In the recent years, I’ve started to experiment more and more with gluten free baking.
My little niece and nephew are both celiacs and I’ve also find out that my digestive system is happier with the occasional gluten-free bread or cake instead of the regular bake.
Whilst I’m quite happy for the taste and texture to be different, it’s not that nice to have a cake or a muffin that feels dry few hours after you’ve baked it.
That is why in this blog post, I wanted to find out more about how to bake gluten-free cakes that don’t end up too dry.
GLUTEN FREE RECIPES
- Pumpkin Spice Muffins >>
- Peanut Butter & Chocolate Biscuits >>
- Banana & Walnut Bread >>
- Banana & Carob Pancakes >>
Use gluten-free blend specific for your cake
Using just one type of gluten-free flour will likely result in the flour being too light. It’s better to use a blend of different flours, which have a different amounts of protein, nutrition and structure.
This is because if you have just one type of flour, the texture might be too close and you’ll end up with a dense (and dry) cake.
You can make your own blend, but you can also buy ready made gluten free flour blend.
If you prefer to make your own blend, choose at least 2-4 different types of flours, such as rice flour, coconut flour, oat flour, lupin flour, sorghum flour, almond flour, soy flour, chestnut flour, potato flour, quinoa flour, millet flour or buckwheat flour.
Gluten free flours are also blended with starch, such as cornstarch or potato starch, which helps to bind them together.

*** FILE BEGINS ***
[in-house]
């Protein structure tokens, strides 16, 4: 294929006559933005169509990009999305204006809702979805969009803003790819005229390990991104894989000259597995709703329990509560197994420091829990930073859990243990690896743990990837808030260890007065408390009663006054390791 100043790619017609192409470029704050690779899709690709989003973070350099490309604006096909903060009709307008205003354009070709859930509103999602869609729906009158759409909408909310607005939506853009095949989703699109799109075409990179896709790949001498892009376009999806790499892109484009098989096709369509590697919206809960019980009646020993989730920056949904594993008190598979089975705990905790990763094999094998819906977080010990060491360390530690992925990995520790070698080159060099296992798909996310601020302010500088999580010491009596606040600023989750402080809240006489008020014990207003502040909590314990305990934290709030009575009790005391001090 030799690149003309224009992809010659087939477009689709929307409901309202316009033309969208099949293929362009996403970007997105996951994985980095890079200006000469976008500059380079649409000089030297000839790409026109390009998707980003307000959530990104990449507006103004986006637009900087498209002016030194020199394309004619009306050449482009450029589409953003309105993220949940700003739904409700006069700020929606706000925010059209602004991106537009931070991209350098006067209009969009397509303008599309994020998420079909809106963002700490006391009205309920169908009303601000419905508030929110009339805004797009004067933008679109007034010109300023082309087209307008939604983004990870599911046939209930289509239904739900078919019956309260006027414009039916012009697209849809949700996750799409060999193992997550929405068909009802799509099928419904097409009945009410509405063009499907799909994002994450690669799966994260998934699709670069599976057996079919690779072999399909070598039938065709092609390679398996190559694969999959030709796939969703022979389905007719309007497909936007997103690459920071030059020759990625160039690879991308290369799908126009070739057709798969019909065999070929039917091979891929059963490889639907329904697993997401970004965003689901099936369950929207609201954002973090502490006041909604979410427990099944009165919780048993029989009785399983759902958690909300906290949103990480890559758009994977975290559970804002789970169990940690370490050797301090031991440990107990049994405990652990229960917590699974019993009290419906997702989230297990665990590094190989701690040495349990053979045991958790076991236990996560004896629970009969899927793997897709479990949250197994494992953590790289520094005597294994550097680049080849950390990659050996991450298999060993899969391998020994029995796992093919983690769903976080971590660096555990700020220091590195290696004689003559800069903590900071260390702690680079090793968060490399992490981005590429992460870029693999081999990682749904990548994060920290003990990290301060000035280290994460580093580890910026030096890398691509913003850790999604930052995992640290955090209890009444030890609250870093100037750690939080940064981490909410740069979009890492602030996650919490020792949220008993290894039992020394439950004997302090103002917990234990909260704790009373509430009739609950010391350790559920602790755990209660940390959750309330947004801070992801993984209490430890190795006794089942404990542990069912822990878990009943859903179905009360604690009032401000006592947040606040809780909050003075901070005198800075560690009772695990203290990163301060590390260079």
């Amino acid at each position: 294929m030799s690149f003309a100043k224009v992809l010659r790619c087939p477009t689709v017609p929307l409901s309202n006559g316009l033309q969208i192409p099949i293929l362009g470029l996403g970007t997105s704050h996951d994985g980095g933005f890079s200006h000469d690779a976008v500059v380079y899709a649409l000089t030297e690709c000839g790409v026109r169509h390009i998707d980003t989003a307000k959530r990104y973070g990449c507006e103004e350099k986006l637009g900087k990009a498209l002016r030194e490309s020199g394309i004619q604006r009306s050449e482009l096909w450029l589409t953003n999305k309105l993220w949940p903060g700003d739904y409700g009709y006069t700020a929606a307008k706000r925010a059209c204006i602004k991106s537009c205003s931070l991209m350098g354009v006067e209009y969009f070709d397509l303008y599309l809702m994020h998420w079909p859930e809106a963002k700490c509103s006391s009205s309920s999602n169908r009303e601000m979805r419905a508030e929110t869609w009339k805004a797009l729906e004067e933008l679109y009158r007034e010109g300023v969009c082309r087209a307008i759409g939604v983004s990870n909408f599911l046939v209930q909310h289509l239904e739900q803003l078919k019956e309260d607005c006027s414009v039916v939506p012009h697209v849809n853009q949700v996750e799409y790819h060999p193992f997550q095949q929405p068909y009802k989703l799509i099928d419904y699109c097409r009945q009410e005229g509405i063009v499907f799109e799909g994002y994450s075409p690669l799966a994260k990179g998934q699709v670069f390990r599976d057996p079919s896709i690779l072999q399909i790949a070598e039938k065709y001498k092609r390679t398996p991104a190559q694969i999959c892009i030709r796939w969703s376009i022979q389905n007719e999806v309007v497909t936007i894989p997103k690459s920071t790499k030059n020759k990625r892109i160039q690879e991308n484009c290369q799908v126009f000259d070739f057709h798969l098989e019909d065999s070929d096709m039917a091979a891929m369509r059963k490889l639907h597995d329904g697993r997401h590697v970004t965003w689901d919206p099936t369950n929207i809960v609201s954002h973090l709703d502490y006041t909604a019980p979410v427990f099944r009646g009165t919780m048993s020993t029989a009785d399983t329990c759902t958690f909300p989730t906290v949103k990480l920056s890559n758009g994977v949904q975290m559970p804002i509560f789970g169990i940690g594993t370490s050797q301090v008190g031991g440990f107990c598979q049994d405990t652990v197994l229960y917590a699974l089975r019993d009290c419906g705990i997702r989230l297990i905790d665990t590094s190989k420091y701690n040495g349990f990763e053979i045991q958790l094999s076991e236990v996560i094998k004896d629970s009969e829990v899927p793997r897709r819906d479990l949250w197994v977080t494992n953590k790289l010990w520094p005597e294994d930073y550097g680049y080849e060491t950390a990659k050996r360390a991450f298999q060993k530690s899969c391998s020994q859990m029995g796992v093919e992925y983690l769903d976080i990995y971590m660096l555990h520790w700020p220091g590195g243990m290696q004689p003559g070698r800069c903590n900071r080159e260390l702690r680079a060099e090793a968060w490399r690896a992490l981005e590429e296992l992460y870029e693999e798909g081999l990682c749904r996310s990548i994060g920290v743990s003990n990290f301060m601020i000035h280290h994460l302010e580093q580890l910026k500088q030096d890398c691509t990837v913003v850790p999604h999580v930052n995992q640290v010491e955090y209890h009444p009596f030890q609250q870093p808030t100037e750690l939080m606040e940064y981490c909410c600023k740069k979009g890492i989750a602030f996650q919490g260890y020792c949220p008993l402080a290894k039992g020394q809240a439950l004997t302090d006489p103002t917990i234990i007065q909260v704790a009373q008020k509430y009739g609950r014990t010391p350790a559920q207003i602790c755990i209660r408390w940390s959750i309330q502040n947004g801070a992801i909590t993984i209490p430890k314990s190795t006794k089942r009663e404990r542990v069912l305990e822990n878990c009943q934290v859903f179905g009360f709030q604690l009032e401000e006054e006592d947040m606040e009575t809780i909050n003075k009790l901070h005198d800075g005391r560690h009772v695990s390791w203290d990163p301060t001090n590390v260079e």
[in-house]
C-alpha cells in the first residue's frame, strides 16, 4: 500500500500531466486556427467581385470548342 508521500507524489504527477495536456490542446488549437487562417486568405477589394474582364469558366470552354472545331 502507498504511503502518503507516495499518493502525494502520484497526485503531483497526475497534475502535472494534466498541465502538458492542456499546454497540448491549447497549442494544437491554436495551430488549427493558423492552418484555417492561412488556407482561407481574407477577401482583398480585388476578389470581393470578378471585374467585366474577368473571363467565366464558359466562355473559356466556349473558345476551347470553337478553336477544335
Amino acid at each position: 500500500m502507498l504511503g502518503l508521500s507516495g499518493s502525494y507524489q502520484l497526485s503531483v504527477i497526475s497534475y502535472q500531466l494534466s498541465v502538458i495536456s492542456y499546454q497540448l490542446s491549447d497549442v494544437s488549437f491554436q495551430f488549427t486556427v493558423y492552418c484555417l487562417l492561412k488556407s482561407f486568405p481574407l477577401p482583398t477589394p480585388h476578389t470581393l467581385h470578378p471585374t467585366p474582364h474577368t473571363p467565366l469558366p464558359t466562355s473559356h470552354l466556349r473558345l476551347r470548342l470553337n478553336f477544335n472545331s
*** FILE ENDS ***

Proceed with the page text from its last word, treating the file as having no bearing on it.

You can easily make potato flour at home as well as almond or other nut based flours.
Use recipe specifically developed for gluten-free baking
I’ve been caught many times thinking that I can just replicate my favourite cake recipe and swap the regular flour for gluten-free flour. It turns out that it’s not that straight forward!
If you substitute the same amount of gluten-free flour for regular flour, you’ll certainly end up with a dense cake, which will be a lot drier and less fluffy than a normal cake.
This is because gluten free flour is much lighter than a regular cake flour and behaves differently.
Use the right flour
Make sure that your flour is either specifically blended for cake baking.
If you are blending your own flour, use type that has high amount of protein, such as quinoa, millet, sorghum, amaranth, buckwheat, teff, bean flours and nut or seed flours, like almond flour.
Protein (in this case) will replace (to some extend) gluten and will help to mimic the regular flour.
Use the right amount of liquid in your cake
If you follow recipe for gluten free cake, you will probably notice that the recipe has a higher amount of liquid ingredients than a regular cake.
This is because gluten-free flour with xantham gum soaks up a bit more liquid than a regular flour. The cake batter might appear thinner than with regular cake, but when it’s baked it will come out perfectly.
So, just resist adding more flour, even if the cake batter looks runny!
Some flours, such as potato flour or coconut flour also soaks more water than regular types of flours.
Measure your ingredients correctly
This goes especially for your gluten-free flour. Since gluten free flour is much lighter than regular flour, it’s best to measure your flour based on what your recipe recommends.
Again, it’s not a good idea to just assume that one tablespoon is going to weigh 15 grams (which is what regular flour would be).
It’s more likely that one tablespoon is 8-12 grams depending on the flour. You can see that if you need 150 grams, you could be quite off with your measurements if you choose spoon volume rather than a weighing scales.